Trevor Rosenthal got the save, though of course not without forcing many fans to change their underwear afterwards. Putting two on (via walk, even!) to face Troy Tulowitzki is not the way to make people like you, Trevor, especially when that at-bat goes on forever. He finally struck him out on a 100 mph fastball in the 11th pitch of the at-bat. With Rosenthal throwing 41 in that inning, it seems safe to say he’s unavailable for tonight’s game against the Dodgers.
Away from the game, there was a little more clarity provided about the Pete Kozma move yesterday. Apparently, Kozma had too much service time to be optioned down to Memphis without clearing waivers. The Cards were caught with an immediate need and so to get that roster spot, they had to DFA Kozma. Which is interesting, because since service time doesn’t accumulate while you are in the minors (otherwise Oscar Taveras would be playing against Yasiel Puig tonight), that means Kozma must have passed that mark in the two days since he was brought up when Michael Wacha and Jaime Garcia went on the disabled list. The Cards didn’t have to do these sort of shenanigans when he was sent down right after the season started. I don’t see any service time issues in the definitions here (save the five year bit that Kozma doesn’t even come close to reaching) but there may be something in the CBA. I’m just surprised that he was so close that two days made a difference.
Shelby Miller thinks he’ll make his next start Sunday against Clayton Kershaw, but he’s still stiff and sore in the back. He’s throwing a bullpen today and, honestly, I wouldn’t be surprised if we wind up hearing he’s going to skip a start. That’s not a prediction by any means, but given the issues he’s having, he’s going to have to feel really good for them not to be concerned about him taking the mound. We’ll find out later today, I suppose.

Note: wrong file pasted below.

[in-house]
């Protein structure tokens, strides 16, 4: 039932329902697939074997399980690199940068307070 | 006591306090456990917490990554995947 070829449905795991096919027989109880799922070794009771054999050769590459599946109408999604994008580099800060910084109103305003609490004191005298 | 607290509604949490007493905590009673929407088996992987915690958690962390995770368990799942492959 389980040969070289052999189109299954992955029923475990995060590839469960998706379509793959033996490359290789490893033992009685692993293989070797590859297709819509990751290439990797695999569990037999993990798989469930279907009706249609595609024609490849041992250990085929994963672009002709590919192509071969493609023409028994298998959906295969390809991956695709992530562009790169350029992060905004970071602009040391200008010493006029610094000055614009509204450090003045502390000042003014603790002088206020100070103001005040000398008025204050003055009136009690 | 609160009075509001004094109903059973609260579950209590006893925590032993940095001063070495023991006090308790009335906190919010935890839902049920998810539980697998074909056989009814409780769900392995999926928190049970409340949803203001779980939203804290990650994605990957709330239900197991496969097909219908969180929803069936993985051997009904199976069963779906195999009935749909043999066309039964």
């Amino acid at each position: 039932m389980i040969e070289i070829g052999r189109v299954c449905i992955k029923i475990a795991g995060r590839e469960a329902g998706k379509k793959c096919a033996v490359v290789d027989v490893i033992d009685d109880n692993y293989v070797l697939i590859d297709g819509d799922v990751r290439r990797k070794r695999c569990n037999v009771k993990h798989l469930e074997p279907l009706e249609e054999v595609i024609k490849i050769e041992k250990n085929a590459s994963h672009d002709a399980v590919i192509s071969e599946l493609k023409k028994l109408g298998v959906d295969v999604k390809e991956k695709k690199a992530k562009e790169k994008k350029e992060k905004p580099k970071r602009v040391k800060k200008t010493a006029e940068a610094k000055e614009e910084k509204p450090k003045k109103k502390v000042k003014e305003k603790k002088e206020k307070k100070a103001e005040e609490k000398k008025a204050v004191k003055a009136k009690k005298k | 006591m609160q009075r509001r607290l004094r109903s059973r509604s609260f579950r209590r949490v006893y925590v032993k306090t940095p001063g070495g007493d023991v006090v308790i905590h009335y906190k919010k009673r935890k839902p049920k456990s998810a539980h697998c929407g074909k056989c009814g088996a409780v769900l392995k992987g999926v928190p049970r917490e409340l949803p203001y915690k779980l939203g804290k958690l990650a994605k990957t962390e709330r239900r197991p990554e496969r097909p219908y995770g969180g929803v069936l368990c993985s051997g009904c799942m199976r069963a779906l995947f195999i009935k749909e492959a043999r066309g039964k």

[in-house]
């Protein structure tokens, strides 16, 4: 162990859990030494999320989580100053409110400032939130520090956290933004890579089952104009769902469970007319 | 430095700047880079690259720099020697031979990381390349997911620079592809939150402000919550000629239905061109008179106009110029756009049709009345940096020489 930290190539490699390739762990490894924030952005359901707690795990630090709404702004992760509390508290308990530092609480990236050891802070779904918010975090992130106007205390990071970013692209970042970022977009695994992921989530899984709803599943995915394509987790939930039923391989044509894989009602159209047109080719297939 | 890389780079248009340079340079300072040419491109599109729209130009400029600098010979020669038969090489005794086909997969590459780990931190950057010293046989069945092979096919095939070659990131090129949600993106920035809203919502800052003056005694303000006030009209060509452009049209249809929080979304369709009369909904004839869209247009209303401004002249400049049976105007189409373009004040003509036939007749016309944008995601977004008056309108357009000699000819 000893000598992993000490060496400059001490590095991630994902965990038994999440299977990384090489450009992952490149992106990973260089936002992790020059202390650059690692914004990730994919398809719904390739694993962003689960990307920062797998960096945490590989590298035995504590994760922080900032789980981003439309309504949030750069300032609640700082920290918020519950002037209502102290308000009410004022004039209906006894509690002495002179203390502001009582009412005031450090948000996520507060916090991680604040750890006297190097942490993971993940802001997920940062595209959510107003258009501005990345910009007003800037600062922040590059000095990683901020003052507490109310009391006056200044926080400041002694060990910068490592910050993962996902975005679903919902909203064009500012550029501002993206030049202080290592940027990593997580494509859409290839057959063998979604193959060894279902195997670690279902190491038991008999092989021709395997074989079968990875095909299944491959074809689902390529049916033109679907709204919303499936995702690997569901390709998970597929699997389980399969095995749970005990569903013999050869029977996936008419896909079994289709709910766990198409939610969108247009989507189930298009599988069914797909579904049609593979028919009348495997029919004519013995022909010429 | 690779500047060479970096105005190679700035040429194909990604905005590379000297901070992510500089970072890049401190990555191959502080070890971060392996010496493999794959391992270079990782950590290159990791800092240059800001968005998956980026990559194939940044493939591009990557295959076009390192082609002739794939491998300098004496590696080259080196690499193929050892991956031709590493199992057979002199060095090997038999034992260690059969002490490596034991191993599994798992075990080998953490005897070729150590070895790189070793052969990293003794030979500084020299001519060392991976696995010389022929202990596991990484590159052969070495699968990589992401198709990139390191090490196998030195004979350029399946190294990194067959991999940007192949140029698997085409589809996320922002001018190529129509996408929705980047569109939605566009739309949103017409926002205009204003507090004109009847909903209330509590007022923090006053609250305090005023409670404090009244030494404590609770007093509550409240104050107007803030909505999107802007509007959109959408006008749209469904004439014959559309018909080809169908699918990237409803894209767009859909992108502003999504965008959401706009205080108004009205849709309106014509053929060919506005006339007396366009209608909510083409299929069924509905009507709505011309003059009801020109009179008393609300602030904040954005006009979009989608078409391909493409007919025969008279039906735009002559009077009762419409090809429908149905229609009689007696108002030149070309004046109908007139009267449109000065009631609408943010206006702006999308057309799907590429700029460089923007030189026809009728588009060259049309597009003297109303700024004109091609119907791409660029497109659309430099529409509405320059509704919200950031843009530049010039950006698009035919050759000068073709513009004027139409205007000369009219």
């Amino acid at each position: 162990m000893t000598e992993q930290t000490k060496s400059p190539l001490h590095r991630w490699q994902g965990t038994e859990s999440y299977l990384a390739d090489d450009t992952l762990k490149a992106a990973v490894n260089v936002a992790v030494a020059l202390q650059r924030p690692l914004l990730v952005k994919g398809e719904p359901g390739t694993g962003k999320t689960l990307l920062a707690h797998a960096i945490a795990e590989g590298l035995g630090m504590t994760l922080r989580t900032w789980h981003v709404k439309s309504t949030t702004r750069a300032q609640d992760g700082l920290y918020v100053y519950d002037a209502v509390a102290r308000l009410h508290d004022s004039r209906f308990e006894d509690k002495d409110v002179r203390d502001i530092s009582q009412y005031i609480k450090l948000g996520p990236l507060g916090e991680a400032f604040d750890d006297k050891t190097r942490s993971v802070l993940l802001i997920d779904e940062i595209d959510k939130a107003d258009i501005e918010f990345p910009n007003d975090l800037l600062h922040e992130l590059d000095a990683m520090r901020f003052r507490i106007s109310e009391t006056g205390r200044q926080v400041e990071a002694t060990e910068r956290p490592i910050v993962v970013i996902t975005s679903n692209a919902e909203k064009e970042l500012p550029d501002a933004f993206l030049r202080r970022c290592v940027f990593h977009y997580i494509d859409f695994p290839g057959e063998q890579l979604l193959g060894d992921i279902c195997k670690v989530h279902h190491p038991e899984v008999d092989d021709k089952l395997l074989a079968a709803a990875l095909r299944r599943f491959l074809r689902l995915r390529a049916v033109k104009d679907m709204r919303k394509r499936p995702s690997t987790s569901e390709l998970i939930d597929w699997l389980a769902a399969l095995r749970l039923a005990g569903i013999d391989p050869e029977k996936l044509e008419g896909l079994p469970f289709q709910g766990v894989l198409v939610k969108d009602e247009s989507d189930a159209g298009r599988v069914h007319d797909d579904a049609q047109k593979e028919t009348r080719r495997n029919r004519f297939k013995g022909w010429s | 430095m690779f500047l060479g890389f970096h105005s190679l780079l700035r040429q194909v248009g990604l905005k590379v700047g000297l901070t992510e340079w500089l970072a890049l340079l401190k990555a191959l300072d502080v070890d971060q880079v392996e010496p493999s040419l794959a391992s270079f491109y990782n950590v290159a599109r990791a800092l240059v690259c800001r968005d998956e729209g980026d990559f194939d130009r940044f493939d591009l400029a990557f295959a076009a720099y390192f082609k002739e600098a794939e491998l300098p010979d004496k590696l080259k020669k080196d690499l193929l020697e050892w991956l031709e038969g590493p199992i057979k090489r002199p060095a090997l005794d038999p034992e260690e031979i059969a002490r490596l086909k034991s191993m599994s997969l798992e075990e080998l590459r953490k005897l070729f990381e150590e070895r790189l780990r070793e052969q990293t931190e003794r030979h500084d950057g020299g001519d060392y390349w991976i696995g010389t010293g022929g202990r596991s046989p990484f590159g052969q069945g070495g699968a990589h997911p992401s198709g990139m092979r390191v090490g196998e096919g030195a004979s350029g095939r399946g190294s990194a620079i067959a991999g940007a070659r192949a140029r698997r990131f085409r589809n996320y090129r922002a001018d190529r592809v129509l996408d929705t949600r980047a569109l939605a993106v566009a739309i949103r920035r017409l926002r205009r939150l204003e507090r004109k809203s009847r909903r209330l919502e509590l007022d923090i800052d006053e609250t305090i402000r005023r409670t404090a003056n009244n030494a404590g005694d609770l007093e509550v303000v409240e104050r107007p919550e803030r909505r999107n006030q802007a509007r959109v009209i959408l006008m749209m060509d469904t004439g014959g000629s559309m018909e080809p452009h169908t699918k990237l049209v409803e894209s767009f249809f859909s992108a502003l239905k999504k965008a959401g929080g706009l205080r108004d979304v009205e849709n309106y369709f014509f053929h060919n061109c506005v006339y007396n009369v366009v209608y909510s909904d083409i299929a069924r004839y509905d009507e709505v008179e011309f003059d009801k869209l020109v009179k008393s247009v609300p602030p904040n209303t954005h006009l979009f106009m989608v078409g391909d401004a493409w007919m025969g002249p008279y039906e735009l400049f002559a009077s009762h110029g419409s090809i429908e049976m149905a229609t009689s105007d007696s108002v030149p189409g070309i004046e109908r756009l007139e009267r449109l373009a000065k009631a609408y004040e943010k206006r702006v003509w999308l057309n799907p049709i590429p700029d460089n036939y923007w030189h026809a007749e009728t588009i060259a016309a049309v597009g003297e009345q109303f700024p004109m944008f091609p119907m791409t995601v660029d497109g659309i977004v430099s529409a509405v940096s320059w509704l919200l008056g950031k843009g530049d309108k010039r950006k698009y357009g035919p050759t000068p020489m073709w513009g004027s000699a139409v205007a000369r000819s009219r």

Cards leave the mountains for Hollywood, taking on the Dodgers tonight at Chavez Ravine. St. Louis begins their tour of pitchers that have thrown a no-hitter this season with Josh Beckett. (As noted, they have Kershaw Sunday and then Tim Lincecum, who tossed the second of his career yesterday, on Tuesday.) It’s been a good season for Beckett, with the no-hitter being more of a capper than an outlier. He’s coming off seven scoreless innings in his last start (granted, it was at San Diego) and has only allowed more than four runs once this season, his first start of the year.
Jhonny Peralta hates him, Holliday loves him. On the whole, the Cards haven’t seen much of him outside of those two and Ellis. We’ll see if the Cardinals can get much off of him. I listened to the most recent Derrick Goold/Bernie Miklasz podcast yesterday and Goold pointed out that you could almost tell a pitcher was going to shut the Cards down if they typically were a fastball/cutter type pitcher. Beckett’s relying on his curve more this year, throwing it almost as much as his fastball. Perhaps St. Louis will be able to adjust to it and continue their recent offense. It’s going to be a tall order, though.
At least they only need one or two, most likely, since Adam Wainwright is going for the guys in red. You always like your chances when the ace is on the mound.
The Dodgers have seen him more than the Cards have seen Beckett, but they’ve not had as much success. Andre Ethier has touched him up for a few homers and that’s a strange line from pitcher Paul Maholm on there, but the rest seems reasonable. Hopefully that will continue tonight!